Hollywood’s most prestigious awards finally took place Sunday night, as the 88th Annual Academy Awards welcomed the glitterati back once more to celebrate outstanding achievement in filmcraft over the past year. And the animation industry watched with bated breath to see who would take home the statuettes in the Best Animated Feature and Best Animated Short Film categories, which were both very interesting, diverse contests.
Disney-Pixar’s Inside Out won the Feature prize, and in a year plagued yet again by controversy over lack of diversity in the Oscars, the filmmakers touched a bit on this issue in their backstage interview when asked about Filipino co-director Ronnie Del Carmen’s contributions — though he was not present at the time.
“…You look at all the nominees tonight in animation, a lot of talk about diversity, you see in this category films from around the world, from Japan and from Latin America and from good old California, and we are proud to be among that group. I think animation leans that way,” said director Pete Docter.” Ronnie is a great artist that represents that. We create stories, stories come from everywhere, and so someone like Ronnie really brings that to Pixar. We are proud of him, and he is definitely sharing this with us.”
Producer Jonas Rivera also spoke briefly about his Mexican-American heritage — as well as the long writing process behind the film (“It is a torturous path [referring to the question] in that it was a big hunk of life, and obviously the writer, you could speak to that, but we love our process and our team so much that in a weird way this is sort of a heartbreaker because it’s over,”) and his favorite reaction to the film:
“I’m a huge fan of NWA and Ice Cube, and we were lucky enough, this is so name droppy, but here we are, we were lucky enough to sit next to them, the Straight Outta Compton table at one of these things and I got to meet Ice Cube, and I introduced myself as a producer of Inside Out not knowing what I’d get, and he said, Oh, man, that movie’s dope. And I got to be honest with you, that was a pretty good moment for me.”
For the short category winners — director Gabriel Osorio and producer Pato Escala’s Bear Story
— the win marked an important milestone as the first Oscar for a film from Chile (“It’s the first Oscar for our country, so we just want to say #OscarSoChilean,” Osorio quipped). The filmmakers talked about the importance of greater audience access to international productions like through the Shorts HD theatrical program.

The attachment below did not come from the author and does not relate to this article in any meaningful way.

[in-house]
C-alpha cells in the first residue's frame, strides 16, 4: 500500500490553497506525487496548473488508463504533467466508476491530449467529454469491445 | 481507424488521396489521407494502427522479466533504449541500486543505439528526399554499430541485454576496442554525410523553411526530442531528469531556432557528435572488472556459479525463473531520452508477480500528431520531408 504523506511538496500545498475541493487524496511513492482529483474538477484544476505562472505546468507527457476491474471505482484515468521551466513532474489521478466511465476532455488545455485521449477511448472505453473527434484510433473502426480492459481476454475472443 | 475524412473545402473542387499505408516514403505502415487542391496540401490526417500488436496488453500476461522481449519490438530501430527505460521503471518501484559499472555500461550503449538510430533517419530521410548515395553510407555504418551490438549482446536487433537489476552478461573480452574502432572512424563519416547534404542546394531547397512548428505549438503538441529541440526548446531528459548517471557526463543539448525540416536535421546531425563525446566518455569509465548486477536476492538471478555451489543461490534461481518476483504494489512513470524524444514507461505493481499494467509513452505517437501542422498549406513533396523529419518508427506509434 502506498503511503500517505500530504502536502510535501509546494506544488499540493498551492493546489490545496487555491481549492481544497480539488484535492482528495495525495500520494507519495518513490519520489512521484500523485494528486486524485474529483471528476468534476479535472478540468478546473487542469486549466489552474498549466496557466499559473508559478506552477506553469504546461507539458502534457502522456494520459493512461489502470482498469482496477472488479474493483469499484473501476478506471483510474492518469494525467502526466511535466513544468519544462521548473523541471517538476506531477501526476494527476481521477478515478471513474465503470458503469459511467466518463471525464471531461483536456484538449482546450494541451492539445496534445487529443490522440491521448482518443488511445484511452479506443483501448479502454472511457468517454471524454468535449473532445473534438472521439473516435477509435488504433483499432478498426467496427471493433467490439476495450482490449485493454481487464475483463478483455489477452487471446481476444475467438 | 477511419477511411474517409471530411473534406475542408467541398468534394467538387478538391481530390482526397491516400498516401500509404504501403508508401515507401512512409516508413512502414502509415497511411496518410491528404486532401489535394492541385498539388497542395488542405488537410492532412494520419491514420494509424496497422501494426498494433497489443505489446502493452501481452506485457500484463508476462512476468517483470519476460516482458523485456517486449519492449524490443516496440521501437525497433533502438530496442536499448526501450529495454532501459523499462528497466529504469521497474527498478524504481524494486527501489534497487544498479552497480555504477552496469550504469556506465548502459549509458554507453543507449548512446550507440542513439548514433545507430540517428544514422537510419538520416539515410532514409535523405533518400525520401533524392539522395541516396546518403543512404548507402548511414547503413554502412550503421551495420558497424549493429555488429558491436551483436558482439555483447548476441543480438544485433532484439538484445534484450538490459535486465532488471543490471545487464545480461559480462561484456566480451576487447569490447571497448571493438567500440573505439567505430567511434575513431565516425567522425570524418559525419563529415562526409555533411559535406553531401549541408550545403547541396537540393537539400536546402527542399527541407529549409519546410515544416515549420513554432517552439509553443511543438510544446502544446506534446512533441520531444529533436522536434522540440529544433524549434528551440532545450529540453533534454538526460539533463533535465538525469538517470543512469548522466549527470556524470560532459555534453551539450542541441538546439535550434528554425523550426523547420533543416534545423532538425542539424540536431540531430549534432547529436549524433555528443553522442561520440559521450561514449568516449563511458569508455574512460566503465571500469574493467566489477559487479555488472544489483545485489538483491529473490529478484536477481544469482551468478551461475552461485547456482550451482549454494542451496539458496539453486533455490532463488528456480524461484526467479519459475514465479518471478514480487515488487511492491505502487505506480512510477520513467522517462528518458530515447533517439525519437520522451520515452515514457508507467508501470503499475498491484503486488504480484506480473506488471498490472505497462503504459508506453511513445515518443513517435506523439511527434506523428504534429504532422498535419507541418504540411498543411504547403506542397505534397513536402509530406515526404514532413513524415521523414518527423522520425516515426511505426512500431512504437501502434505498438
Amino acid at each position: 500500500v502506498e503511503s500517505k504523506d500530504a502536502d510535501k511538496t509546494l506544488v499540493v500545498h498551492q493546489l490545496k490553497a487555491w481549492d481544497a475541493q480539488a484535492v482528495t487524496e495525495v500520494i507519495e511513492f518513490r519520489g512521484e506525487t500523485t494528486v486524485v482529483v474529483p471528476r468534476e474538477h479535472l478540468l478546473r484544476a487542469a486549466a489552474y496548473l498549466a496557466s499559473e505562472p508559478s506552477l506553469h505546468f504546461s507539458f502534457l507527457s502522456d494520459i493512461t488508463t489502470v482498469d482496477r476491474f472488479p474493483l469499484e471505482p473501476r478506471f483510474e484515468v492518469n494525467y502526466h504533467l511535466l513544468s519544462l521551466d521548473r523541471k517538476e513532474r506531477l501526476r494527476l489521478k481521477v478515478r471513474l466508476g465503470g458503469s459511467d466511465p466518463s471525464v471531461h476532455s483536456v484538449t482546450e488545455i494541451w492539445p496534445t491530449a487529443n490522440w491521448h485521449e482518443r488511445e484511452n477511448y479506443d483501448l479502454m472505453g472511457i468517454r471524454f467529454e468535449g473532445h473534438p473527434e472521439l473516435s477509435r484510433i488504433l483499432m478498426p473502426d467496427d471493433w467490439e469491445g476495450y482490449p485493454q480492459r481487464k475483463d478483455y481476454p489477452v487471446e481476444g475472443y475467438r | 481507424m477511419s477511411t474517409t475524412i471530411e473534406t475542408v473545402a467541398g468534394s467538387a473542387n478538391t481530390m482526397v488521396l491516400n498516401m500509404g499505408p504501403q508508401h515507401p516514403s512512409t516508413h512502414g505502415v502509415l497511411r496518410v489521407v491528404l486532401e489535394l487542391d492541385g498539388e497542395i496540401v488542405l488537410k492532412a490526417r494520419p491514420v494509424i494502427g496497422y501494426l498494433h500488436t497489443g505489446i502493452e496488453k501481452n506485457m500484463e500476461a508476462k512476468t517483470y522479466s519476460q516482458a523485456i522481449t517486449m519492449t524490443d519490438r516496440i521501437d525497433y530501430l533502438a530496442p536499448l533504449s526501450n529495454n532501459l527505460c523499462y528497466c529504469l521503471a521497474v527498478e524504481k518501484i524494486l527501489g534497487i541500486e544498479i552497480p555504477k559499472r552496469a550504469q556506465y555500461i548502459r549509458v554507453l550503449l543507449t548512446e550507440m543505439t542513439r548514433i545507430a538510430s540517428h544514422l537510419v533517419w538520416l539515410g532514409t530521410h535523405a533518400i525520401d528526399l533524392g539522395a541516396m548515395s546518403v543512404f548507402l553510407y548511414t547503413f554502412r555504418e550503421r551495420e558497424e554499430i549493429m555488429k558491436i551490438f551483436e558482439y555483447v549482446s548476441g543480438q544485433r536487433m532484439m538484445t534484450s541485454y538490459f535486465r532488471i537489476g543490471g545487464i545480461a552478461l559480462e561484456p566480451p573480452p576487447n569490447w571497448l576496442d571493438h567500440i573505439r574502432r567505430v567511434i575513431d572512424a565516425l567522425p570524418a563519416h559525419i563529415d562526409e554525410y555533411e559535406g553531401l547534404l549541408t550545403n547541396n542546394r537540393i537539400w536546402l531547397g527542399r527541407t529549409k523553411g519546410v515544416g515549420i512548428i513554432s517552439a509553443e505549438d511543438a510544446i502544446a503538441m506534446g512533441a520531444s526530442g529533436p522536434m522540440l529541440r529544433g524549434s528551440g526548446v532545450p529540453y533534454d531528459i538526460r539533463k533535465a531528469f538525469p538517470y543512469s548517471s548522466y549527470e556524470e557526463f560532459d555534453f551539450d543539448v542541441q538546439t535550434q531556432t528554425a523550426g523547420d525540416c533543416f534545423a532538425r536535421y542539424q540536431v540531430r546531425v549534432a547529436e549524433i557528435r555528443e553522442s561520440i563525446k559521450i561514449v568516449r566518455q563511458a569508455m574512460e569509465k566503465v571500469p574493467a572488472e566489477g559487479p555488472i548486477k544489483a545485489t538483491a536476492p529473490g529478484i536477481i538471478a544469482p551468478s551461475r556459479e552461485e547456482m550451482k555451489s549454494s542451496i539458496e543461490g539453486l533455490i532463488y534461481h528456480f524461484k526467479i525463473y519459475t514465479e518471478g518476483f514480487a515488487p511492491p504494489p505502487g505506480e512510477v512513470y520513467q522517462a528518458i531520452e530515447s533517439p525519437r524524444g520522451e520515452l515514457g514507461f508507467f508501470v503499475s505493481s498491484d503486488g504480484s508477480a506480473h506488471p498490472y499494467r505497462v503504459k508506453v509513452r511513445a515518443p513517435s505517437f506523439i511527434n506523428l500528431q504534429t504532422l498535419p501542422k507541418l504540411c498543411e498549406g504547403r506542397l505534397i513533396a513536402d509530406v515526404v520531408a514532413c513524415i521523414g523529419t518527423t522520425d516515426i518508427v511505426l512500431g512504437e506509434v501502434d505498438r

“It’s really an amazing opportunity to get this message through, this message about the importance of family, about the importance of the family must be together and cannot be separated for any reason, for political reasons or whatever other reason,” said Escala. “So for us it’s really great. It’s certainly an incredible opportunity.” He added that they hope that their film helps communicate this message to the next generation to prevent future suffering due to political turmoil. “That’s really our hopes as animators, as communicators and as filmmakers.”
“We want to represent our own voice in animation,” said Osorio when asked about his drive to be an animator. “A Chilean voice, a Latin American voice. It’s going to be different from what Europeans or in North America, like it’s going to be different, you know, it’s going to be like another kind of a visual aesthetic. Another kind of … point of view. So, that’s why. We want to bring you like what’s happening in Latin America right now, what happened before, what’s going to happen in the future. And it’s incredible, you know, for the one of you that ‑‑ that has been to Latin America you are going to understand me. It’s very unique. It’s very different. And for those who don’t know Latin America, please be our guest.”